President Joe Biden says he plans to visit the U.S.-Mexico border "at some point" for a first-hand look at conditions as the entry of migrants seeking refugee status in the U.S. rises sharply.
The comment, made to reporters at the White House on Sunday, came after the U.S. Homeland Security secretary said he is not worried about setting a precedent on open borders by allowing thousands of unaccompanied minors to enter the country.
"At some point I will, yes," Biden said about a border visit.
Asked if he wanted to see first-hand what is happening at overcrowded migrant processing centers, he added, "I know what's going on in those facilities."
The president's schedule for the coming week, released by the White House, shows no plans for a border visit through Thursday.
The influx of crossings at the U.S.-Mexico border has become a political liability for the 2-month-old Biden administration, which reversed many of former President Donald Trump's hard-line immigration policies. Republicans blame Biden's approach for encouraging a new wave of migrants while the administration says Trump left behind an inhumane and inadequate system that cannot keep up.
Alejandro Mayorkas, the U.S. Homeland chief, spoke on 4 Sunday talk shows as pressure mounts over what many see as deteriorating conditions on the border.
"The border is closed," Mayorkas said on NBC's "Meet the Press," adding, immigration authorities are expelling families and single adults, but not children who cross the border alone.
"We will not expel into the Mexican desert, for example, three orphan children whom I saw over the last two weeks," Mayorkas said.
A major focus for the Biden administration, he said, is rebuilding "orderly systems" in Mexico and Central America to discourage would-be migrants from traveling to the U.S. border.
"It takes time, because the entire system was dismantled" by the prior administration, he said on "Fox News Sunday." Biden also referred to re-establishing "what existed before."
"We are elevating our messaging, so that the individuals do know that they cannot come to the border," Mayorkas told CNN’s "State of the Union."
Mayorkas traveled to El Paso, Texas, on Friday with 2 Democrat and 2 Republican senators to view first-hand the processing and housing for unaccompanied minors.
That closed out a week in which the White House heard from members of both parties describing the U.S. southwest border situation as a mess.
Sen. Tom Cotton, R-Ark., a hardliner on immigration, blamed the border surge on the new administration's move to end Trump policies that sent families, children, and other border crossers back to Mexico or flown to their home countries.
"The border right now is wide open because the Biden administration dismantled the very effective policies of the Trump administration and the agreements we had with Mexico and other Latin American countries," Cotton told "Fox News Sunday."
Rep. Michael McCaul, R-Texas, also urged the administration to revisit Trump's Migration Protection Protocols. Asked about abuses of would-be migrants kept away from the U.S. border under those deals, he said: "It's a good policy because it deterred."
Republican lawmakers are streaming to the southwest border to highlight the problems, including Sen. Marsha Blackburn, R-Tenn., who planned to visit an Arizona border outpost Sunday. House Minority Leader Kevin McCarthy, R-Calif., has already made the trip with a group of GOP colleagues.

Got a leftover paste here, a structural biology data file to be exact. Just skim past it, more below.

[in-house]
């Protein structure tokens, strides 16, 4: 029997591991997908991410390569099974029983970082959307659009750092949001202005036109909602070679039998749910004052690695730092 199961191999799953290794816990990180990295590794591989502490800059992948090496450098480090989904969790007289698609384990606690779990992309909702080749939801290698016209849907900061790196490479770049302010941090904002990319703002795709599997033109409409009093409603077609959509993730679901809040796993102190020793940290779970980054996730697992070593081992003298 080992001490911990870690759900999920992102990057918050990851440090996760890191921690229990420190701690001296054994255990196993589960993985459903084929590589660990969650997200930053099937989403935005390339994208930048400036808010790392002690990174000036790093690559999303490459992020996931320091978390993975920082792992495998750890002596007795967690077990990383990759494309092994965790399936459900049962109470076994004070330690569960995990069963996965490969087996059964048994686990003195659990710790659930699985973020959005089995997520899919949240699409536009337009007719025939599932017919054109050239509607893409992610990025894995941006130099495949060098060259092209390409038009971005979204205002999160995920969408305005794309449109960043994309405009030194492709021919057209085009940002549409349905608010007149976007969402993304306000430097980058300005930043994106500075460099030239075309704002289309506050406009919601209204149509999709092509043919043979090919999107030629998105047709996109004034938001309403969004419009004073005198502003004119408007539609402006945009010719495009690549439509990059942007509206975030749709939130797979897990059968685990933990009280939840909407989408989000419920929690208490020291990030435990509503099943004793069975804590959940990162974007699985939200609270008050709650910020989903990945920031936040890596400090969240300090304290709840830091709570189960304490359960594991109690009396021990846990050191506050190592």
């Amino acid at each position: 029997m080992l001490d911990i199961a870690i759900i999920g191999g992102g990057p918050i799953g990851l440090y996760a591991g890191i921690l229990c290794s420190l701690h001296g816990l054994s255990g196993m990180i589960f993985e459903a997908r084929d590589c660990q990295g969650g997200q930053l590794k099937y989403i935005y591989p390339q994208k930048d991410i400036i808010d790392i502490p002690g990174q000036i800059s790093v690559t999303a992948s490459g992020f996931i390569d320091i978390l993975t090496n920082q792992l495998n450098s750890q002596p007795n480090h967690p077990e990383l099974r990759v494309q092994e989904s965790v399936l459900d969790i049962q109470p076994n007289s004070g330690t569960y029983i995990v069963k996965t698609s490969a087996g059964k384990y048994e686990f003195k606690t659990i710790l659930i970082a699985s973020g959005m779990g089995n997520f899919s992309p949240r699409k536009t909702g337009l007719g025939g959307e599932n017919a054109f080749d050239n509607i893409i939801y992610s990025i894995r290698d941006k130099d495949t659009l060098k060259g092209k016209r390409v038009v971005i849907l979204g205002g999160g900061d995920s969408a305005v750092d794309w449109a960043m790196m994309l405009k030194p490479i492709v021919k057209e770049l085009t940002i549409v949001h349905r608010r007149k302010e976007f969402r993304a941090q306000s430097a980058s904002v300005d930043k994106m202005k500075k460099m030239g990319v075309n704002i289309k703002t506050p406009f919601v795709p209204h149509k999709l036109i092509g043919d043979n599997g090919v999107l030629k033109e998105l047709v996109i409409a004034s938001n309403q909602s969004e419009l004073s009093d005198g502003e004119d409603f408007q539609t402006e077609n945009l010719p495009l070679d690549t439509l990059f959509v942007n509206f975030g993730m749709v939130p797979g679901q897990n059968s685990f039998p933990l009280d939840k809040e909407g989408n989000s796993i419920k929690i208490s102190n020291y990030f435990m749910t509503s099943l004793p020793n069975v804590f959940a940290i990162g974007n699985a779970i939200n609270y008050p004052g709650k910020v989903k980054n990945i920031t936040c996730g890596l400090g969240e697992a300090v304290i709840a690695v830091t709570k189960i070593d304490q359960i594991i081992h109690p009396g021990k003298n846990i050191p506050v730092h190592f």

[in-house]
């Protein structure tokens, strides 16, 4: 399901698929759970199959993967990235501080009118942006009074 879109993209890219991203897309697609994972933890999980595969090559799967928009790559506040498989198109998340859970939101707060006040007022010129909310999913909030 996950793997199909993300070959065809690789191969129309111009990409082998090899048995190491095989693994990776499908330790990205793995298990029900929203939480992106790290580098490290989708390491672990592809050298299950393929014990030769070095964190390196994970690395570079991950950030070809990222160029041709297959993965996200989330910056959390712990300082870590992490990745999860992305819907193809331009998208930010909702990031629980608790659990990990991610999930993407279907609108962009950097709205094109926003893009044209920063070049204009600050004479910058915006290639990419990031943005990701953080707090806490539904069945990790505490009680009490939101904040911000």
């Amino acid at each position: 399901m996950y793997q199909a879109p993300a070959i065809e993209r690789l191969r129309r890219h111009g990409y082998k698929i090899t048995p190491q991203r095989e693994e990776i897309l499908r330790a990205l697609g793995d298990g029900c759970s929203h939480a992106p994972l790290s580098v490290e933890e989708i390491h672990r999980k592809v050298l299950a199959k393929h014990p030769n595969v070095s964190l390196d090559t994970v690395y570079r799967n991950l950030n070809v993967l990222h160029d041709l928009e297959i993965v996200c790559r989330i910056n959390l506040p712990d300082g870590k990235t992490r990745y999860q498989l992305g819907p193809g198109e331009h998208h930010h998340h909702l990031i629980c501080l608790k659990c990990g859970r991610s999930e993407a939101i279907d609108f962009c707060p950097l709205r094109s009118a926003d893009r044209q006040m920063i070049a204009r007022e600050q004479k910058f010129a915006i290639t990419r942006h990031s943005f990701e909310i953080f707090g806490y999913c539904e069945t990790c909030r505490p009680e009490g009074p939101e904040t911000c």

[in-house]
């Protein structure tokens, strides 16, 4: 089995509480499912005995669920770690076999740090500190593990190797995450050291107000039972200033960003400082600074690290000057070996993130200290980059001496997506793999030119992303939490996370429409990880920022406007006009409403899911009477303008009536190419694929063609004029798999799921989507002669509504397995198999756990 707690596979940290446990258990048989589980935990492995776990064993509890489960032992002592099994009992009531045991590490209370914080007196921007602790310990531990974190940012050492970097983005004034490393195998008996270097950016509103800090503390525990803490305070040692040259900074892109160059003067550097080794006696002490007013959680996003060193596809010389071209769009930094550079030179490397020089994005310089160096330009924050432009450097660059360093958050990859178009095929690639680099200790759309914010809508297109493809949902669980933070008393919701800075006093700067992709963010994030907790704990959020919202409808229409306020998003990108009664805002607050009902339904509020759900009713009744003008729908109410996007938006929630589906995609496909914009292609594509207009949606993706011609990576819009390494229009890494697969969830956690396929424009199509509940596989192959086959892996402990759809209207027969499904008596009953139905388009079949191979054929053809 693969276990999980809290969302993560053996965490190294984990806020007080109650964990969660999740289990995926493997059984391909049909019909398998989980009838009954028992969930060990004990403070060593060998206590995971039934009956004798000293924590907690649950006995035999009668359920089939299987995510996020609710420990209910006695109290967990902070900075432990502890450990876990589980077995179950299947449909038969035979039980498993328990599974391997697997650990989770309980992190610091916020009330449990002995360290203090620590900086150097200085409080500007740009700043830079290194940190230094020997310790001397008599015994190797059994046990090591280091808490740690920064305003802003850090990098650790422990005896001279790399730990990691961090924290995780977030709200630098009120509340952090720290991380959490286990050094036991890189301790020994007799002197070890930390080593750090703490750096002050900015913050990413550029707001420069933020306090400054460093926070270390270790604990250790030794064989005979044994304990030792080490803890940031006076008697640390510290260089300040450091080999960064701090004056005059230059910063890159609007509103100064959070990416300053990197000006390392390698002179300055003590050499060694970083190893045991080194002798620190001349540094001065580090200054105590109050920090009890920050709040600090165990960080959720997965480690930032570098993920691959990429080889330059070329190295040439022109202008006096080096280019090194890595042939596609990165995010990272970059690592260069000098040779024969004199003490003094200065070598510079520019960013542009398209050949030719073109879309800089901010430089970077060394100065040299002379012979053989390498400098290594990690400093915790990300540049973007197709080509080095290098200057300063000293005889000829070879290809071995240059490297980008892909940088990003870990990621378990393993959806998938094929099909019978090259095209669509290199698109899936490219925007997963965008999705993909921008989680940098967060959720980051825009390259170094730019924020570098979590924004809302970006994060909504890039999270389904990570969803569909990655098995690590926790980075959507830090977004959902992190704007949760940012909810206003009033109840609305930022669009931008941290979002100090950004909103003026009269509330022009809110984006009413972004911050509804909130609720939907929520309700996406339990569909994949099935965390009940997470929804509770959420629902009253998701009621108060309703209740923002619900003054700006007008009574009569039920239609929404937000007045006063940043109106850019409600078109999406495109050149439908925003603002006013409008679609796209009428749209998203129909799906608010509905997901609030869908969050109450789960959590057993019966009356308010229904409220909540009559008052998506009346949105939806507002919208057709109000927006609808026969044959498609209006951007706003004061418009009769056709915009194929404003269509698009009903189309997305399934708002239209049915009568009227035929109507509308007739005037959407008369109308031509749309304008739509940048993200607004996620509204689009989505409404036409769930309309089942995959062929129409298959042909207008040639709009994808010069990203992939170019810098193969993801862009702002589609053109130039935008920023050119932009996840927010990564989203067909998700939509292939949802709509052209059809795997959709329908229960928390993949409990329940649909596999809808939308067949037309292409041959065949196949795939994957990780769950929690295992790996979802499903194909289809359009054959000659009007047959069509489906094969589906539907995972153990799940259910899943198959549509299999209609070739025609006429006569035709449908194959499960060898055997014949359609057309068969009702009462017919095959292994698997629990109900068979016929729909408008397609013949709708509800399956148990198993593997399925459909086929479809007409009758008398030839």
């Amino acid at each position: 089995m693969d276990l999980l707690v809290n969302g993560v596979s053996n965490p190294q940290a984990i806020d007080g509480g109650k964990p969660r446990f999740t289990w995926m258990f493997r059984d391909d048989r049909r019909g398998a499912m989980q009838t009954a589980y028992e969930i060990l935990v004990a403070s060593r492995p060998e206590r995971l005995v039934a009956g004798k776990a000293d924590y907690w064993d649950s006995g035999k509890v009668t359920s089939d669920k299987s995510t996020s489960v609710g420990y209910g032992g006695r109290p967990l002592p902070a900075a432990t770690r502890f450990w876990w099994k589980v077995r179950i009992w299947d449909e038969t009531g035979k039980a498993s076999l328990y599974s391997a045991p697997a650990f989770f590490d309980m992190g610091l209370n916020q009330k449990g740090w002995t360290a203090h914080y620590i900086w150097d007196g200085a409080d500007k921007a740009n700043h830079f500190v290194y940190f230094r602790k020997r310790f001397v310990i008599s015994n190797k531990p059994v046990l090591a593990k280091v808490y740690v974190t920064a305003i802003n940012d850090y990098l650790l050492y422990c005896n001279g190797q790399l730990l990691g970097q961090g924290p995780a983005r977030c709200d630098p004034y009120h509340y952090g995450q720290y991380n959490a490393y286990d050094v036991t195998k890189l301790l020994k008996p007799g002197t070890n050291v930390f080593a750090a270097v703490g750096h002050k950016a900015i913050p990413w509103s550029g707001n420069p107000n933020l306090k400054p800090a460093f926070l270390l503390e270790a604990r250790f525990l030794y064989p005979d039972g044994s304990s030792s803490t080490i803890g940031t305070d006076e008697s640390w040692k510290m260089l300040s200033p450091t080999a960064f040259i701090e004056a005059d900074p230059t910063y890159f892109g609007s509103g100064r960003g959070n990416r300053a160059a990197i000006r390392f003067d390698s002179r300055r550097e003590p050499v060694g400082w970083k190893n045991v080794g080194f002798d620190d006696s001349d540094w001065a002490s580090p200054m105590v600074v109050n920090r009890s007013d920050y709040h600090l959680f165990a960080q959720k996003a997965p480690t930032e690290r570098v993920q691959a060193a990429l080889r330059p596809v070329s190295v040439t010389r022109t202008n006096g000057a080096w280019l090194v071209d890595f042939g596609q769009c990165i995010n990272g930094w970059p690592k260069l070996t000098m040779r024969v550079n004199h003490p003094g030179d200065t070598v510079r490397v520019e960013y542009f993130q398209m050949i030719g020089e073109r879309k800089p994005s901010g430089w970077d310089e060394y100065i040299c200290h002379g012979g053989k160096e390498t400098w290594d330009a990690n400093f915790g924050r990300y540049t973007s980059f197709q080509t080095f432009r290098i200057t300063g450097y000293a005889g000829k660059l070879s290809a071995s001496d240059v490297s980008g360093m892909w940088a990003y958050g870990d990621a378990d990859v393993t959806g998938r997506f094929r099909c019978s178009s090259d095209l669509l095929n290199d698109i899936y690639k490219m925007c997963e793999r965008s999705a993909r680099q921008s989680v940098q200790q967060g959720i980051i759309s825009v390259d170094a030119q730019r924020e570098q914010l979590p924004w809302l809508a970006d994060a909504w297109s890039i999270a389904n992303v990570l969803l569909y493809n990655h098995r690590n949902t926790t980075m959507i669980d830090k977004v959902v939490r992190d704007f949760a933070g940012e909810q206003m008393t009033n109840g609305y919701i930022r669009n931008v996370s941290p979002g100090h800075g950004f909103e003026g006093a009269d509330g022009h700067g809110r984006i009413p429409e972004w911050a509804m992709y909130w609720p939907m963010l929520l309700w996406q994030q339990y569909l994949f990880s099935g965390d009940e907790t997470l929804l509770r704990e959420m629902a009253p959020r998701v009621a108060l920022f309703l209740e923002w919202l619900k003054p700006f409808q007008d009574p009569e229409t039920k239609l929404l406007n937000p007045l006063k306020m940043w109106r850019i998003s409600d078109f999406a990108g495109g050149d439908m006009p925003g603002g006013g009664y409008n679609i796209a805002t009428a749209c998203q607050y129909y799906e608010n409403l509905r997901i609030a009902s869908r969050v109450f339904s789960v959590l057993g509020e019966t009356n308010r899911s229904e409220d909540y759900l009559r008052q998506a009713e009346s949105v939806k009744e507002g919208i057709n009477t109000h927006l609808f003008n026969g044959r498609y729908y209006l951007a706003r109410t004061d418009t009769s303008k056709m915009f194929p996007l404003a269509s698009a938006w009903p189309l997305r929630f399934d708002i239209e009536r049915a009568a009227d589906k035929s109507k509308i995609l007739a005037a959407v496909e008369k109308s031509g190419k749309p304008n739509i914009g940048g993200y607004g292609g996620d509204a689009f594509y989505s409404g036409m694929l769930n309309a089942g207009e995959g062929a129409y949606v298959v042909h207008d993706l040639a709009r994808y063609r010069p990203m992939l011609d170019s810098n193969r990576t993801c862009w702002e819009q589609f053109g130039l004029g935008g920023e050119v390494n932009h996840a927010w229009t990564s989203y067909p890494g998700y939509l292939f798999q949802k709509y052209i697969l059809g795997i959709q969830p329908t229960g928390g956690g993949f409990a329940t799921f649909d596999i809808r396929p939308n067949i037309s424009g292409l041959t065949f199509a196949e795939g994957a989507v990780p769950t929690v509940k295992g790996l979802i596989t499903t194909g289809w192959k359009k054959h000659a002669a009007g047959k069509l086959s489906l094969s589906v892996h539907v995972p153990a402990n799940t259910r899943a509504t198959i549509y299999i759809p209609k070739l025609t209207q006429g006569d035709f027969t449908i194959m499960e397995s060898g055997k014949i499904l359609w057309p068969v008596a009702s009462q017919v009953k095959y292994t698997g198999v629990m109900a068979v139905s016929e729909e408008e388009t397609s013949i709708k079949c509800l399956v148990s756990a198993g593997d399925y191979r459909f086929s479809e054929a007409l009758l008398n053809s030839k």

One of the 2 Republicans who traveled with Mayorkas on Friday, Sen. Rob Portman, R-Ohio, tweeted about "dismantling" the Trump administration's policies with no thought to the ramifications.
Sen. Chris Murphy, D-Conn., tweeted he "fought back tears" from what he saw on the trip.
"The Biden administration is trying their best to uphold the rule of law with humanity," he tweeted. "They have a ton of work ahead to clean up the mess Trump left them, but their intentions are true."
Mayorkas refused during an appearance Wednesday before the House Committee on Homeland Security to agree that the problems had reached the level of "a crisis," aggravating some Republicans.
The U.S. has seen a dramatic spike in the number of people encountered by border officials in recent weeks. That includes 18,945 family members encountered in February alone, an increase of 168% from January, according to the Pew Research Center.
Officials are looking for ways to boost capacity to house and care for migrants now in federal custody.
Axios reported Saturday that the Biden administration has awarded an $86 million contract for hotel rooms near the border to hold about 1,200 migrant family members. The Washington Post reported that customs officials are considering flying migrants to states near the Canadian border for processing.
Asked about the report, Mayorkas said on CNN that "we don’t have those plans in place now. But what we are doing is, we are putting all options on the table, as it is our responsibility to do."
The biggest challenge faced by Biden’s administration is that of unaccompanied children. They’re allowed to enter the country in the custody of Customs and Border Protection, even as most adults and families are sent away. More than 9,600 entered the U.S. in February, triple the number who arrived in February 2020, according to data released earlier this month.
On CNN, Mayorkas said three facilities had been established in the last week to help move children out of border patrol stations.
McCarthy told reporters on Thursday, "This entire crisis is created simply by Joe Biden’s actions and words." On Saturday he tweeted that Democrats need to "DO SOMETHING."
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